• Window in plastered straw bale wall
    bale raising party

    When considering ecologically sound construction methods and materials, few if any have as many layers of redeeming value as straw-bale construction. The raw material is 100% waste of another industry, the growing of grain for food, and in many cases is otherwise burned, causing serious pollution. The material is packaged in a convenient and user-friendly form. The substitution of bales for lumber can relieve the pressure to log old-growth forests, preserving ecosystems for wildlife habitat, air-quality and soil-stabilization. Additionally, building with straw results in net-carbon sequestering, critical as we face growing carbon driven climate change.

    Straw-bale construction is a proven durable method. Homesteaders in the Great Plains started building with bales in the late 1800’s, and many of these structures still stand today. Properly built and maintained, straw buildings can have a useful life span of at least 100 years.

    Straw bale construction places all of the wall elements in the right location for high thermal performance: a protective layer on the outside, ample insulation at the center, and thermal mass to the interior. Unlike similar foam-based wall system, the bales are natural, healthy and rapidly renewable. When laid flat and stacked like bricks in a ‘running bond’ pattern, a plastered straw-bale wall is ±27" thick. Stacked ‘on edge’, with straw parallel to the plane of the wall, an R-30 insulation level is achieved in 25% less width (±18"). This is several times the value of typical insulated wood wall. The cost of construction with straw-bales is comparable or less than other thick-walled construction systems. When energy savings over time are factored in, straw-bale is the economical choice. One family in California's hot Central Valley was able to obtain a higher mortgage for their straw-bale home by showing that their cooling costs would be substantially less.

    Straw-bale can have great aesthetic value, and lends itself to a variety of styles and finishes. The thick walls present opportunities for niches, deep windowsills and seating areas, and “truth windows”. And, as Matts Myhrman once said, "You can do anything with straw-bales, except have skinny walls!"

  • Detail of rammed earth wall at Hidden Villa
    pise formwork

    In the right circumstances monolithic earth walls are an effective construction system, providing durable walls that mediate daily and seasonal temperature swings. Earth construction may well be the oldest method of building in the world, as ancient cities of Mesopotamia were built of rammed earth and stone. It is the quintessential local building material, with a large variety of types and styles suited to an equally large variety of climates and soil types.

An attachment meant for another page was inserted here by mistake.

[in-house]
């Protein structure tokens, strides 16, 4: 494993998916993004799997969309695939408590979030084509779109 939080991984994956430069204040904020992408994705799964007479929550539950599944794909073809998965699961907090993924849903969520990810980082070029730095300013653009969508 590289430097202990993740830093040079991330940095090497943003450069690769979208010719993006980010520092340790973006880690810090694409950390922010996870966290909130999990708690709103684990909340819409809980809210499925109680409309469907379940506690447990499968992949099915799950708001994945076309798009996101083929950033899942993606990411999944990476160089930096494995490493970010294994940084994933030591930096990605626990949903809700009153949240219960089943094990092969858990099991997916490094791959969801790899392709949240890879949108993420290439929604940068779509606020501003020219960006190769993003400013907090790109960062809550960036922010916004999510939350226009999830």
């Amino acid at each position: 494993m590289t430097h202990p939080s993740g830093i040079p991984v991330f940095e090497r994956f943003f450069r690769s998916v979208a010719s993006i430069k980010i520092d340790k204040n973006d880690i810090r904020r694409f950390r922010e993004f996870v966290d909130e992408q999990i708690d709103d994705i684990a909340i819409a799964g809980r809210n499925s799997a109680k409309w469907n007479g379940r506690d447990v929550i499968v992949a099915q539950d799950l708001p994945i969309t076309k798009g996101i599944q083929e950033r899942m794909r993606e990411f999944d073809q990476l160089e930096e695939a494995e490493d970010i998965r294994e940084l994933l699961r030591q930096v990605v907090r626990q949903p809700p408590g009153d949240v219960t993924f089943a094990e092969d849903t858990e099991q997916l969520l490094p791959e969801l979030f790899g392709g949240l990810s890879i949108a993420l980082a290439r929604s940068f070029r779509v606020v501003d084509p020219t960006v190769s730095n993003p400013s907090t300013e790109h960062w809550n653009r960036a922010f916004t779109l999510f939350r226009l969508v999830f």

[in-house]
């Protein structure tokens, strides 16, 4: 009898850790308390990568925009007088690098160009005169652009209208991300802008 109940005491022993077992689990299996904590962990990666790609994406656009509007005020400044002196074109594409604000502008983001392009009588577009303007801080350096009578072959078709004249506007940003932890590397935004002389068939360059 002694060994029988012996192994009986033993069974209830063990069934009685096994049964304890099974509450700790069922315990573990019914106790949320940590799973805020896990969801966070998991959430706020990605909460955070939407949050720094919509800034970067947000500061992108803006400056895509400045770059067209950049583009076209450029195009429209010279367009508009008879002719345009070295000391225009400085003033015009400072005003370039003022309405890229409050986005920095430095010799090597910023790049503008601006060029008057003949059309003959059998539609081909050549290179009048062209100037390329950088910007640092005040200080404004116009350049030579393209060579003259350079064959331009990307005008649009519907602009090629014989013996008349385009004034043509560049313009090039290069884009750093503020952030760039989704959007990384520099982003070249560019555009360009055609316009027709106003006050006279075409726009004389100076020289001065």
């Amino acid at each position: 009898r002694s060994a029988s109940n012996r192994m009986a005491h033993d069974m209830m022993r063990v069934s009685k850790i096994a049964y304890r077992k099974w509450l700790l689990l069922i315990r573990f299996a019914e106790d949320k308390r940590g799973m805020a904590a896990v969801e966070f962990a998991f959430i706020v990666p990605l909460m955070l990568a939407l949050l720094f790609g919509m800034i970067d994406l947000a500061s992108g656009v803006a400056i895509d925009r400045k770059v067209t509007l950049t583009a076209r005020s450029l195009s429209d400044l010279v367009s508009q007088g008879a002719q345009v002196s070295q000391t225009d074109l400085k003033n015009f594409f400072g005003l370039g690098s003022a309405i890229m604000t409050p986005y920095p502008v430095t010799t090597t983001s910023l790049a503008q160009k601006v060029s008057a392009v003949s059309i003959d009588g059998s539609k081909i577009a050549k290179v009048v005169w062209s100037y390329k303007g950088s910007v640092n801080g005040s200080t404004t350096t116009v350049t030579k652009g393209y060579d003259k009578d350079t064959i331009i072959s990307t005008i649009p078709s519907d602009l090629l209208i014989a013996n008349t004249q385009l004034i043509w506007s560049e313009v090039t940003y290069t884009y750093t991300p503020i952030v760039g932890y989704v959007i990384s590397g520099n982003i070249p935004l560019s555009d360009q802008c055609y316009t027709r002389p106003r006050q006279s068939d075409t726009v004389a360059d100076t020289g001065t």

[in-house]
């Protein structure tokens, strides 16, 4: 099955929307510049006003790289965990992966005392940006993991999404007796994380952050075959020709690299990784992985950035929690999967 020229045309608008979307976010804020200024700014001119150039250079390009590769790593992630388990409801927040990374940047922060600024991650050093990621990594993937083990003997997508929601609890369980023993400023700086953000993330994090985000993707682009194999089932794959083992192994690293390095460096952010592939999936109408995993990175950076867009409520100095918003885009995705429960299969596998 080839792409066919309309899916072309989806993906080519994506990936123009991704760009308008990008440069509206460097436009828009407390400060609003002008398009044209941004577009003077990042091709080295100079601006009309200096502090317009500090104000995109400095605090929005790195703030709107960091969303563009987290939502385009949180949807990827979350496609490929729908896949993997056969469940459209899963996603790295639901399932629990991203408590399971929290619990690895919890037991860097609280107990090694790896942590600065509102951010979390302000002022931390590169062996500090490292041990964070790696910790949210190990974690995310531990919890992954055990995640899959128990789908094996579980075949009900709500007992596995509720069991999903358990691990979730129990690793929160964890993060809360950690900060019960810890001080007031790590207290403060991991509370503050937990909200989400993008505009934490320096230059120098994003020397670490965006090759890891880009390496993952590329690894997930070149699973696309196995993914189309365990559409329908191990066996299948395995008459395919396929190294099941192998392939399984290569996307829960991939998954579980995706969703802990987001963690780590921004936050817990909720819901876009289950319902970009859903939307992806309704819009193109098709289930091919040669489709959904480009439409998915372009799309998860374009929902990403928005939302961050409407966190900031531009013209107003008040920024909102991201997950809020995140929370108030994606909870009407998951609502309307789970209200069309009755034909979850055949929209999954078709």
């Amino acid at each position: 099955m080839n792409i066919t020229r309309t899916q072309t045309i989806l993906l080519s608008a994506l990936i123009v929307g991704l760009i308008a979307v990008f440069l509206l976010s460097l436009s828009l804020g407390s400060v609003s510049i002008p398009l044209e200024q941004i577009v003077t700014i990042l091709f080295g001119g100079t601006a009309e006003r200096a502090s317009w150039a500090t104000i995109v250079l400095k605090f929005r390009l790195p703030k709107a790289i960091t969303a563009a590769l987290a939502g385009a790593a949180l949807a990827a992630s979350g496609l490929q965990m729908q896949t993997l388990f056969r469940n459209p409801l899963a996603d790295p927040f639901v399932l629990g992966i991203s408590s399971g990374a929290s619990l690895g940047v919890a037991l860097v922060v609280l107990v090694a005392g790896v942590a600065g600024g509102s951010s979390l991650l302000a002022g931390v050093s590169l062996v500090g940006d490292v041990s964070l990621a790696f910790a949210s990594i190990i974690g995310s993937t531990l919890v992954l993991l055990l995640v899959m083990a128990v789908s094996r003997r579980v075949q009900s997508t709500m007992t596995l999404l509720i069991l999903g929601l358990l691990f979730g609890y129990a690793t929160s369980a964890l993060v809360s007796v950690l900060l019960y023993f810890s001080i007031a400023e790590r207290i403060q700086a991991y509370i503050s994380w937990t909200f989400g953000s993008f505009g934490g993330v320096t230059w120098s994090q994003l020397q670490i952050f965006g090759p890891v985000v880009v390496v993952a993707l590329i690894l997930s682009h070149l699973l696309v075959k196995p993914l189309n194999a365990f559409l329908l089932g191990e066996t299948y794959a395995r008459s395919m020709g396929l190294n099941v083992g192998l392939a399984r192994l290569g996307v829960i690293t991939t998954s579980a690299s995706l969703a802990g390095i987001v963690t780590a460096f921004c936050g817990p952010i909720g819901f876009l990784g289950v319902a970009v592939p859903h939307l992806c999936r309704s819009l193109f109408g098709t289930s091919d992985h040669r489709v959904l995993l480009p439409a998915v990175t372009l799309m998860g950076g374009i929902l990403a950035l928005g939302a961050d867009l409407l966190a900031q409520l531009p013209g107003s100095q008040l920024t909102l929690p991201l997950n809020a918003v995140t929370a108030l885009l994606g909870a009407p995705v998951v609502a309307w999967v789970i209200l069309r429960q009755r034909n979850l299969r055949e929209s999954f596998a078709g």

We are familiar with several of these systems – including adobe, light straw-clay, cob, and hybrid adobe – but in our practice we have most frequently worked with rammed earth or the sprayed soil-cement variation known as PISE. Soil-cement is typically reinforced, and stabilized with cement or lime, important when working in locations with seismic concerns. Another option for seismically active locations is Watershed Block, a product from David Easton that uses native soils to create a standard masonry unit with natural color variations.

    Without an insulating layer, monolithic earth construction should only be used in relatively mild climates and with careful attention to solar orientation, shading and passive design. The mass helps mediate diurnal temperature swings, but spaces may become too warm or cool during unseasonable periods of weather. We generally prefer to use earth as a finish on straw-bale or other insulating systems, or as a thermal mass wall within an insulating envelope. This way the full benefits of the earthen walls are enjoyed in a wider variety of climatic conditions.

    Aesthetically a variety of textures and finishes can be achieved depending on technique – from the striations of a rammed earth wall, to a textured or troweled sprayed wall – giving structures a natural, timeless quality.

  • A good way to track a building’s environmental impacts is to participate in a certification program.  Many jurisdictions mandate green building performance to some degree.  For example, at its most basic every project in California must prepare ‘Title 24’ Energy Performance documentation. 

    At one end of the spectrum are the CalGreen Checklist and GreenPoint RATED programs.  Like most certifications, these feature mandatory measures, and then options for meeting other metrics.  Categories typically include Site Development, Energy Efficiency, Water Conservation, Resource Efficiency, and Environmental Quality.  Nearly all ATA projects meet these standards, and our GreenPoint RATED projects are amongst the highest point totals; the Santa Cruz Straw Bale Residence tops our projects with 241 GreenPoints.

    The most widely used certification program is the US Green Building Council’s LEED (Leadership in Energy and Environmental Design) program. It includes a set of rating systems for the design, construction, operation, and maintenance of green buildings, homes, and neighborhoods that aims to help building owners and operators be environmentally responsible and use resources efficiently.

    Buildings and homes can qualify for four levels of certification based on the total number of points earned: Certified, Silver, Gold and Platinum.  There is also an accreditation program for professionals.  ATA currently has several LEED projects, including the Carmel Green Classroom. Two projects have or are slated to achieve the highest Platinum level certification: Project Green Home and the Canyon Road Bridge House, pending; This Canyon Road Leed Certifications page outlines the LEED categories and the details of how points were achieved for the Canyon Road Bridge House.

    Passive House is a building energy performance certification program that emphasizes the building envelope, with high insulation levels, air tightness, solar orientation and control, all working together to minimize energy usage for heating and cooling.  While these principles are applied to all of our projects. This High-Performance Courtyard Home is a good example of Passive House in action.

    Widely considered the most rigorous certification, the Living Building Challenge requires projects to recycle all of their water waste on site, generate all of their own energy, and avoid any chemicals or compounds found on their ‘Red List’.  One can achieve one or more ‘petals’ (categories), or all of them for full certification.  To date only a few dozen projects worldwide are certified Living.  Vida Verde is ATA’s first project pursuing LBC Certification.